Do You Want to Know the Latest, Greatest Fundraising Idea?

When I’m invited to speak at professional gatherings, I’m asked frequently to talk about the latest, greatest ideas that will help nonprofit organizations raise more money. I’m never surprised. For many years, I’ve talked with fundraising professionals who attend conferences, participate in webinars, and read publications in a grand quest for the new shiny idea that will result in massive fundraising growth.

Recently, I read some tweets from three fundraising experts related to the search for fundraising’s Holy Grail. While these colleagues and I all embrace innovation, we also share a common belief about what will allow fundraising professionals to be more successful immediately. Here it is:

Master the fundraising fundamentals.

Here’s what T. Clay Buck, CFRE; Andrew Olsen, CFRE; and Tom Ahern all tweeted this month:

Let me demonstrate what I mean by “master the fundamentals.” In a planned-gift marketing seminar I presented a few years ago, I shared a variety of ideas for promoting planned giving. I knew I had a diverse audience, so I provided both simple and sophisticated ideas. While my suggestions were certainly not revolutionary, some of them did push the envelope of current practice.

Following my talk, a fellow came up to me and said, “You didn’t say anything I didn’t already know.” Ouch! That’s not the feedback I like, even if it was just one person’s opinion. I always want everyone to come away from my seminars with at least one terrific idea.

After receiving the stinging feedback, I said to the man, “I’m sorry to hear that you didn’t get any fresh ideas. However, I’d love to hear about how you’ve used the phone to market bequests.”

He replied, “I haven’t implemented a phone program.”

“Ok, then tell me how your direct mail campaign has done,” I requested.

“I haven’t done a planned gift mailing,” he responded.

“Ok, then tell me about your website and how it allows you to track and rate visitor interaction,” I requested.

“Our website isn’t that sophisticated,” he said.

The conversation continued in that vein. The point is that this fellow knew what he should or could be doing, but he was not doing it! He had not fully embraced the fundamentals of planned-gift marketing yet he was searching for new ideas, a planned giving Holy Grail. If he would simply implement one of the ideas I had talked about, his planned giving results would have been much stronger.

The fundamentals matter. To be successful, fundraising professionals need to learn the basics and embrace them. Doing so could add up to billions of dollars for the nonprofit sector.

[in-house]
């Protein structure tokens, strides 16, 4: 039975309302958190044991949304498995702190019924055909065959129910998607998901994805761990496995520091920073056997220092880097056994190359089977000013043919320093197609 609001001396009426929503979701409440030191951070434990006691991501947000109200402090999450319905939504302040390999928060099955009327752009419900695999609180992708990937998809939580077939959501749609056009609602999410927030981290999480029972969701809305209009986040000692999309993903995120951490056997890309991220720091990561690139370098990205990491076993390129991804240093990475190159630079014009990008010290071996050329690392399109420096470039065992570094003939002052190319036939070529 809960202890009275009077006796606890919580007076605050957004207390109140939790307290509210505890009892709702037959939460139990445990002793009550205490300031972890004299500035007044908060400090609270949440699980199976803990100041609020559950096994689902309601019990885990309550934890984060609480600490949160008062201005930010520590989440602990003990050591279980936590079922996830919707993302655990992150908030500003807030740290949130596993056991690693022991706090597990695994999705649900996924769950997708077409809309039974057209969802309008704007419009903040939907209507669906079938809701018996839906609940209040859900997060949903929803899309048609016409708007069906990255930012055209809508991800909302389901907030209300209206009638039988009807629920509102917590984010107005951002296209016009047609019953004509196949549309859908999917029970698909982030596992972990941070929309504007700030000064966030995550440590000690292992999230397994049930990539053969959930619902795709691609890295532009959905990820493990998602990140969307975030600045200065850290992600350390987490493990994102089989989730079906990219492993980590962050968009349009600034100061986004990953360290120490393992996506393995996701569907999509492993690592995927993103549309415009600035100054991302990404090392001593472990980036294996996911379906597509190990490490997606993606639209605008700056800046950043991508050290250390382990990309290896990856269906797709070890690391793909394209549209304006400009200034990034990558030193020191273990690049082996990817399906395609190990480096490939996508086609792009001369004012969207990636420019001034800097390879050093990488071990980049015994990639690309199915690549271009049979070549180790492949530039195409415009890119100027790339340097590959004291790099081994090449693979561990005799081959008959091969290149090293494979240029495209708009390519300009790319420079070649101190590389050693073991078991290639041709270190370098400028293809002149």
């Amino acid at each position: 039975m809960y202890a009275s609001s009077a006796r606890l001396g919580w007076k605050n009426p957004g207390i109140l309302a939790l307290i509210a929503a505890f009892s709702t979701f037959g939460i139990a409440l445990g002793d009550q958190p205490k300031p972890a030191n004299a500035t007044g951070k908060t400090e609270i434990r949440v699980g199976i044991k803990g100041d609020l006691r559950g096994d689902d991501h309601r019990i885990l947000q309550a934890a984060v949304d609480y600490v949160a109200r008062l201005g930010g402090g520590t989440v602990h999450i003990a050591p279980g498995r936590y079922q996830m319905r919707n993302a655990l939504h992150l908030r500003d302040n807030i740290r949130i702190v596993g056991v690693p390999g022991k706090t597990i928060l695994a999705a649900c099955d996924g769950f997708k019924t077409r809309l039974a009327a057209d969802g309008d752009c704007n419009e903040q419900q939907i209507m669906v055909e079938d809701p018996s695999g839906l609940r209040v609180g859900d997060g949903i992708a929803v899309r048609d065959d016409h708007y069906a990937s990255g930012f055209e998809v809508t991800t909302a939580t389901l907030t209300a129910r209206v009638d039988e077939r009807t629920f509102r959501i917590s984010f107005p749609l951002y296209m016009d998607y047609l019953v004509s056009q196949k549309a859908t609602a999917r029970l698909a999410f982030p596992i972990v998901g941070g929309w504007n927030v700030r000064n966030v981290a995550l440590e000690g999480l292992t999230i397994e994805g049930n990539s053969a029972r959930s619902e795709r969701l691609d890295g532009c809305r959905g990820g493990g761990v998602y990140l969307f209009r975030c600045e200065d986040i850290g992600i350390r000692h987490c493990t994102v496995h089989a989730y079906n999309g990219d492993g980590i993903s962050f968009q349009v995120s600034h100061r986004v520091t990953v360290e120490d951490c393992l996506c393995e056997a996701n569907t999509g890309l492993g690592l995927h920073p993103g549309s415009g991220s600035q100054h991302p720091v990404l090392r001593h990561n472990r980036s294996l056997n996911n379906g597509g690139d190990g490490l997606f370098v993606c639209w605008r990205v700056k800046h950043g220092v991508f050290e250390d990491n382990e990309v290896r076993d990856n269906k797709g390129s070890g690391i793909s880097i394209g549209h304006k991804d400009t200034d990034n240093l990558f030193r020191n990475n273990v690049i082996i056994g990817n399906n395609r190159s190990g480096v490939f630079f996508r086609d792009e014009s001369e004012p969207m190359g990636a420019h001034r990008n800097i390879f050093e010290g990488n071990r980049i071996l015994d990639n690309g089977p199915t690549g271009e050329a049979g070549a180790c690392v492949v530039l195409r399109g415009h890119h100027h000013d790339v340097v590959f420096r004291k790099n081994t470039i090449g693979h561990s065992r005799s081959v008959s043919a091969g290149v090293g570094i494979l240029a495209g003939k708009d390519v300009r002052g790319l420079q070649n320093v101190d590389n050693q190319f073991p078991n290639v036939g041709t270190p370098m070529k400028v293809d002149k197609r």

Do you want more money for the annual fund? Then tell me, do you have a monthly donor program? Do you do second-gift appeals? Do you do targeted upgrade appeals? Do you effectively steward gifts to ensure a high donor-retention rate? Do you use database analytics to help you better target asks, even in your direct mail appeals?

Do you want more planned gifts? Then tell me, do you have a sophisticated website that allows you to track individual engagement and then rate prospects based on that? Do you use direct mail to generate bequest commitments and leads? Do you use the telephone to generate planned gifts and leads? Do you use surveys to learn more about prospects while engaging them?

Do you want more corporate support? Then tell me, do you offer something of value to your corporate donors or do you simply expect them to “give back”? Do you only go after the usual suspects or do you also approach the profitable, rapidly growing small and mid-size businesses in your community? Do you just ask or do you cultivate and engage as well?

Don’t get me wrong. Once again, I’m a big fan of fresh ideas and cutting-edge research. Again, so are Buck, Olsen, and Ahern. However, learning without doing accomplishes nothing.

Everyone seeking to work as a fundraising professional should learn the fundamentals so they can effectively identify prospects, educate and cultivate them, ask for gifts, and properly steward supporters.

Implementing relatively simple, small changes can yield big results for your nonprofit organization. Virtually every charity has low-hanging fruit. But, you actually have to go and grab it!

Here are five simple steps, that I outlined several years ago, that you can take now:

1. Look at what you want to accomplish. Do you want a higher donor-retention rate? Do you want more donors? Do you want a larger average gift from your donors?

2. Consider how your fundraising program can be tweaked to allow you to achieve what you want to accomplish. Chances are you probably already know what you should be doing differently to generate better results. If you don’t, then seek the specific expert information you’ll need.

3. Analyze why you have not already made the necessary change. This step might help you identify some internal obstacles you might need to overcome.

4. Develop a Return On Investment (ROI) analysis, short and long term. In other words, how much will the new idea or tweak cost and what is the projected return in terms of leads, donors, and dollars? This will be particularly important if you’re going to seek some special budget dollars or a permanent budget increase. If you can’t get the internal funding, you might be able to leverage your ROI analysis to attract funding from a wealthy individual or a business or foundation.

5. Implement your change. Track results. Adjust your tactics as necessary. Evaluate the outcomes. A core component of Total Quality Management is the belief in the need to always change and enhance operational performance. Look for those opportunities and make sure your changes are having the desired effect.

Mastering the fundamentals. Making simple changes. Doing what you know you should be doing but aren’t. If you do these basic things, you’ll be a wildly successful fundraising professional even if you never stumble across the Holy Grail.

That’s what Michael Rosen says… What do you say?

15 Responses to “Do You Want to Know the Latest, Greatest Fundraising Idea?”

  1. Hi, thanks, Michael… Yes, this is one of my pet peeves as well. BACK to BASICS, people!! If you’re wondering why your retention is low, did you send a thank you letter? Do you call your donors to say thank you?

    Oh I hear you say, “But, our donors don’t want that?” How do you know? Did you ask them?